Newarkers fear road improvements won't be better for pedestrians, historic house

By Barry Carter | The Star-Ledger
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on October 01, 2015

Damon Rich, right, is an urban planner in Newark. He and Liz Del Tufo, president of the Newark Preservation Landmarks Committee, talk with a project manager from the state Department of Transportation about the proposed Route 280 and Route 21 construction project in Newark.

 

The interchange between Route 280 and Route 21 in Newark has never made any sense.

 It's been this way for 60 years, from the time that the state Department of Transportation built the interstate. Motorists can't get to Route 280 west from Route 21, whether they're traveling north or south on the road. Nor can they get to Route 280 east, if they're driving north on Route 21.

The state plans to fix this traffic blunder – with $93 million in federal funds – by building new ramps and repairing deteriorating bridge decks on Route 280.

That all sounds good, but a coalition of 17 community groups says there are design problems that will make it unsafe for pedestrians. The coalition, which includes urban planners, preservationists and environmentalists, also says the plan undermines the structural integrity of the nearby Plume House, Newark's second oldest building, constructed in the 18th century.

Damon Rich, a Newark urban planner leading the charge, says there are no provisions for lighting beneath several sections of the proposed Route 280 overpasses and ramps, so that residents walking home from the Broad Street train station will have to pass through dark corridors. He also says traffic coming off the highway will make it difficult for pedestrians to walk or bike around neighborhoods, including Broad and Spring streets, as well as Grant Street and Eighth Avenue.

Waterfront access to the Passaic River on foot is not enticing, either, according to the group. Someone wanting to go fishing would have to walk along a narrow, isolated path.

"They are paying scant, if any, attention to the areas underneath the overpasses,'' Rich says.  "There are reasonable ways to build streets in 2015.''

The community groups have a point, if you consider statistics compiled by the New Jersey Bike & Walk Coalition. Executive Director Cyndi Steiner says 30 percent of the people killed on New Jersey roads last year were pedestrians.

"We have a problem in the state,'' Steiner says. "If there's an opportunity to make something safer for pedestrians, we're going to speak up about it.''

In a city where 50 percent of its residents do not drive, the coalition has good reason to make a stink about this project, which the coalition believes can be changed before it gets well under way.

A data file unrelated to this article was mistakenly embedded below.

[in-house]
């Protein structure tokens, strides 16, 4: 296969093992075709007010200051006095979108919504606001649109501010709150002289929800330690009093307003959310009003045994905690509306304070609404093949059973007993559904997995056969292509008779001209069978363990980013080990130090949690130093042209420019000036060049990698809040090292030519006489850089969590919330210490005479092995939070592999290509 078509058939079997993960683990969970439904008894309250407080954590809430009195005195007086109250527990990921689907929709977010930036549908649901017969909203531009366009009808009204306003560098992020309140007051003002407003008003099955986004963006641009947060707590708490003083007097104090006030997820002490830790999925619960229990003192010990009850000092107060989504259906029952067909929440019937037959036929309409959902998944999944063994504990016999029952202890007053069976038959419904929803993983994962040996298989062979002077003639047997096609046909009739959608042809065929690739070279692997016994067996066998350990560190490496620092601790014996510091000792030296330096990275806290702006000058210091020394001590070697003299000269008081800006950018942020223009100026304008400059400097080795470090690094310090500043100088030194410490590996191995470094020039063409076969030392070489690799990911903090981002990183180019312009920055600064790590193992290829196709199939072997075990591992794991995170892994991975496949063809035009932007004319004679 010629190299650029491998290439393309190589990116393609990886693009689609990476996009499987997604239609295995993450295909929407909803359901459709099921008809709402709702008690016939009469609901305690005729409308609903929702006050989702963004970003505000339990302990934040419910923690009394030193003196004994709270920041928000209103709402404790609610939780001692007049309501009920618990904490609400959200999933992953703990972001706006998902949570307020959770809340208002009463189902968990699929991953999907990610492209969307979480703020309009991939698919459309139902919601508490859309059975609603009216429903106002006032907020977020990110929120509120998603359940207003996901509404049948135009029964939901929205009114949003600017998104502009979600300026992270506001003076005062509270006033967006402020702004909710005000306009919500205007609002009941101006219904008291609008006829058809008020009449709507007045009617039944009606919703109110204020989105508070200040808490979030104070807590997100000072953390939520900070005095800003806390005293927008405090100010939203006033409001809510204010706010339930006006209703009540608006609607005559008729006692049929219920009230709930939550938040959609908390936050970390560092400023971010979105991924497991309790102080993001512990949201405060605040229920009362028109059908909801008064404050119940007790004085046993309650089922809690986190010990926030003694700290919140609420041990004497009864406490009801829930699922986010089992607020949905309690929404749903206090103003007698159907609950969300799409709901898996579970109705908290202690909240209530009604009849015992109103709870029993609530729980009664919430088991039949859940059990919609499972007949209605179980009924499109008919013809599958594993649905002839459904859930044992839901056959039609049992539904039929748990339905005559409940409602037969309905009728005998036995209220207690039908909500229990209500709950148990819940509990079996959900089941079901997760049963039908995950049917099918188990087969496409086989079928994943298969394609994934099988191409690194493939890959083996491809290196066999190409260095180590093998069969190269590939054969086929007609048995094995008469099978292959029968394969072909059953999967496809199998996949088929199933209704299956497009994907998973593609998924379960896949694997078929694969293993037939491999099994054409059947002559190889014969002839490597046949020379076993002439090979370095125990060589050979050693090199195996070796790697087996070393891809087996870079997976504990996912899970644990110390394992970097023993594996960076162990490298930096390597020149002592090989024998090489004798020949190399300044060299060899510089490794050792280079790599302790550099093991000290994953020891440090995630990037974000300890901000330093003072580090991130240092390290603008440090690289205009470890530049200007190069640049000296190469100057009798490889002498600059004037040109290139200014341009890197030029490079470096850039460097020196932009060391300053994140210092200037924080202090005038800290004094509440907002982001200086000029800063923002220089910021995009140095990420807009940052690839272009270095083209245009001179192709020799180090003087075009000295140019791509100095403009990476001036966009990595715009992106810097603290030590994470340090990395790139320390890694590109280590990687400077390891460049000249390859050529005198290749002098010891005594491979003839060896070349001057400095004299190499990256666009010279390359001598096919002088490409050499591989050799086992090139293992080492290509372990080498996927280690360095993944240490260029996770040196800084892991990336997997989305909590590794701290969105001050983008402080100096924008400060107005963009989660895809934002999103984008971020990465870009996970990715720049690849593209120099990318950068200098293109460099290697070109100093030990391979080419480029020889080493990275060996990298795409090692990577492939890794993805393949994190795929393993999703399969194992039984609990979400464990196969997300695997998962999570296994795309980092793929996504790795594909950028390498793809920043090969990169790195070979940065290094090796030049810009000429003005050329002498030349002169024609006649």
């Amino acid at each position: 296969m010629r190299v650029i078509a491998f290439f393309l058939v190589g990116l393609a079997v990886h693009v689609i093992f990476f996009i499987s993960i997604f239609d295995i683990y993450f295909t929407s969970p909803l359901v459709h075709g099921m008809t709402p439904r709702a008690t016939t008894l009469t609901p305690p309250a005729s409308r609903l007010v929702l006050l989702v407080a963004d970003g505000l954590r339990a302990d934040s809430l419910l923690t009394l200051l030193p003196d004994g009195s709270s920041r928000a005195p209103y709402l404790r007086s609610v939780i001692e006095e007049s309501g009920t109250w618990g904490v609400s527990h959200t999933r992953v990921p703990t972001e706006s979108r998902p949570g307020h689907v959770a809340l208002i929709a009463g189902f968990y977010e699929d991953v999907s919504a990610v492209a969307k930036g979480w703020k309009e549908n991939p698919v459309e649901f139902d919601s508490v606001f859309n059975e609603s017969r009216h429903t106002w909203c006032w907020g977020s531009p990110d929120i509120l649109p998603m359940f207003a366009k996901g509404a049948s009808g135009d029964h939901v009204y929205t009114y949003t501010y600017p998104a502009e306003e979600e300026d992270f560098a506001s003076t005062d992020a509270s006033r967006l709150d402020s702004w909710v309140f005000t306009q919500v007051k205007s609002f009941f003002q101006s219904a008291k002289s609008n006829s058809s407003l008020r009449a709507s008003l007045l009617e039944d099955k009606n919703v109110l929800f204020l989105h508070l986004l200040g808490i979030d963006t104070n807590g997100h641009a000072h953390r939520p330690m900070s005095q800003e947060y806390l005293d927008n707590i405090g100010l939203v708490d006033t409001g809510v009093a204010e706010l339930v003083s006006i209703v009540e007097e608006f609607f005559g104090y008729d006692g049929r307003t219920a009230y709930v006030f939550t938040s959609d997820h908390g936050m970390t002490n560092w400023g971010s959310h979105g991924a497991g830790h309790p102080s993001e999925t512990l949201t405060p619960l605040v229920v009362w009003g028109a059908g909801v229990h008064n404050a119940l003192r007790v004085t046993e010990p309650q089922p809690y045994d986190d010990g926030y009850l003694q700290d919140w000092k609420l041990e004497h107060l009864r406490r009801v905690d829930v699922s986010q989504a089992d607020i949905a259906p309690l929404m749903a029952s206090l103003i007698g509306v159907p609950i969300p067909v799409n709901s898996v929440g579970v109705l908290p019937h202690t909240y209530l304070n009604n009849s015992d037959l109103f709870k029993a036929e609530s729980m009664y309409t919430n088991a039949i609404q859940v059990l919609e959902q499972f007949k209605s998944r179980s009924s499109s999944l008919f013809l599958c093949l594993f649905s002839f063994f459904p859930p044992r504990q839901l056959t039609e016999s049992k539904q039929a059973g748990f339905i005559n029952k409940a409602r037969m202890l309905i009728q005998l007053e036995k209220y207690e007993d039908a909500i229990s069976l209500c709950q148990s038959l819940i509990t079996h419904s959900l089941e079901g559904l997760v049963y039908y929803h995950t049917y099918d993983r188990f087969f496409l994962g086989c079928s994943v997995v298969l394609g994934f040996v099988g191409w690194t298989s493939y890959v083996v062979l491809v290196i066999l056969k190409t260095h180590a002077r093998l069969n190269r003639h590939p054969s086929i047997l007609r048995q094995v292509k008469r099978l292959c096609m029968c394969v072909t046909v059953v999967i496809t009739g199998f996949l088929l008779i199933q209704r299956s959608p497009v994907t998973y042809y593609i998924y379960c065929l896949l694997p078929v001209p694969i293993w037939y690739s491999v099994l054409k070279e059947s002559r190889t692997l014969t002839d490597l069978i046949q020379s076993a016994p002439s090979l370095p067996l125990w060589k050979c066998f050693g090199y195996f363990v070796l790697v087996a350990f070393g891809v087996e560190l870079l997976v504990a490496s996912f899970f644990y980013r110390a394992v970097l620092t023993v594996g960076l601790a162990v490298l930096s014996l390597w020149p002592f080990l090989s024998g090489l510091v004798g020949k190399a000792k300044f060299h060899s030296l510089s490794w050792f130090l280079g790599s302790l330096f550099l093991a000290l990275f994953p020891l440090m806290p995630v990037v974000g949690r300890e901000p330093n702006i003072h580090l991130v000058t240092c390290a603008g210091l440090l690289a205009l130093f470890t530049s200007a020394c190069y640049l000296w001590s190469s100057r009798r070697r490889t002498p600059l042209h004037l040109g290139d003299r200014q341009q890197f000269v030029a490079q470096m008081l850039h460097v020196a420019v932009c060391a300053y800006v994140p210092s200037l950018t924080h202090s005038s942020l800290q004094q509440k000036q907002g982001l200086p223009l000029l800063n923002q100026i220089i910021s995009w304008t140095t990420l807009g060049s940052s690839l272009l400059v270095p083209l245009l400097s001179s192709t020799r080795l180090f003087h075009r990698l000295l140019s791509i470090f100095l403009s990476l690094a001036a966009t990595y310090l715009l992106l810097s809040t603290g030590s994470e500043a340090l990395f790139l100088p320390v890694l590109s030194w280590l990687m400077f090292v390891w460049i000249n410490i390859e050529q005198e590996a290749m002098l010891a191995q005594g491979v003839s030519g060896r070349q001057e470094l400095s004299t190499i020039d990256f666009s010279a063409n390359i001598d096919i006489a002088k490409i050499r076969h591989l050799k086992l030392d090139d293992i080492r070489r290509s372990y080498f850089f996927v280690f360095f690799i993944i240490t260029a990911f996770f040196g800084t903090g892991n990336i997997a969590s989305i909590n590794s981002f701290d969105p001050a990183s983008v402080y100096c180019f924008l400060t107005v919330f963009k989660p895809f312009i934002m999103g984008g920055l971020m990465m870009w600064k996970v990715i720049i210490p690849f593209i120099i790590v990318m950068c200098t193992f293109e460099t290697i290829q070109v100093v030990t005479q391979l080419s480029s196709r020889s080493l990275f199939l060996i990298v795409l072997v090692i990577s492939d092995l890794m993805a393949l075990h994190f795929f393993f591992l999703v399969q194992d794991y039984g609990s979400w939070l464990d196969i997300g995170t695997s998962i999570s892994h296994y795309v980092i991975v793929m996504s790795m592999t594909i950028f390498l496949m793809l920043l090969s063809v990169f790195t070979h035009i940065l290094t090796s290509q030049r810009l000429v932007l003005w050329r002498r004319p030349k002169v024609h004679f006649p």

The DOT says it is listening to the complaints about its plans for roadway improvements.

DOT spokesman Daniel Triana says a plan has been established to create adequate lighting underneath the bridge overpasses.

Access to the waterfront also has been addressed, according to Triana, who says that his department has worked with the Department of Environmental Protection on guidelines to make sure people can safely get to the Passaic River.

The Plume House issue has not been solved, however. It's an aging historical home, built before 1725, and Newark preservationists don't think it can withstand the Route 280/Route21 construction project.

They're worried because the house is 4 feet from the Route 280 overpass at Broad and State streets.  Liz Del Tufo, president of the Newark Preservation Landmarks Committee, says the foundation of the home has been damaged over the years by vibrations from heavy truck traffic on the overpass.

She wants the NJDOT to repair the foundation of the house before work begins on Route 280, but it doesn't look like that is going to happen.

Triana says NJDOT advised the community groups that they can seek grants to help with the preservation of the building.

"We want them to repair the foundation and they're refusing,'' Del Tufo says. "They don't think it's their fault. It doesn't take a rocket scientist to see that the damage was caused by the traffic on the overpass.''

What NJDOT will do is install sensors in the historic building to measure vibrations and changes that occur during the project.

If vibrations exceed a threshold limit, Triana says, the sensor will send an alert to the contractor. Then, NJDOT officials and the contractor will check out the situation to determine what needs to be done.

As part of the project, NJDOT plans to soften the appearance of the roadway with landscaping.

Such greenery may look nice, but residents want to know how long it will stay that way.

Several residents, including Janise Afalo, say NJDOT doesn't take care of the grass on its exits and entrance ramps to highways in Newark now.

"I give it a less than a year,'' Afalo says. "It looks pretty on the drawing board, but its' just going to become a dumping ground.''

Triana says NJDOT will maintain landscaping on State Street, and the city will be responsible for the work along Route 21.

The project has many moving parts. Getting them to work together – and to address community concerns – is tricky. There have been 20 meetings since the project was announced in 2008.

When the road is done, sometime in 2018, we'll see if this puzzle comes together in a way that satisfies everyone.

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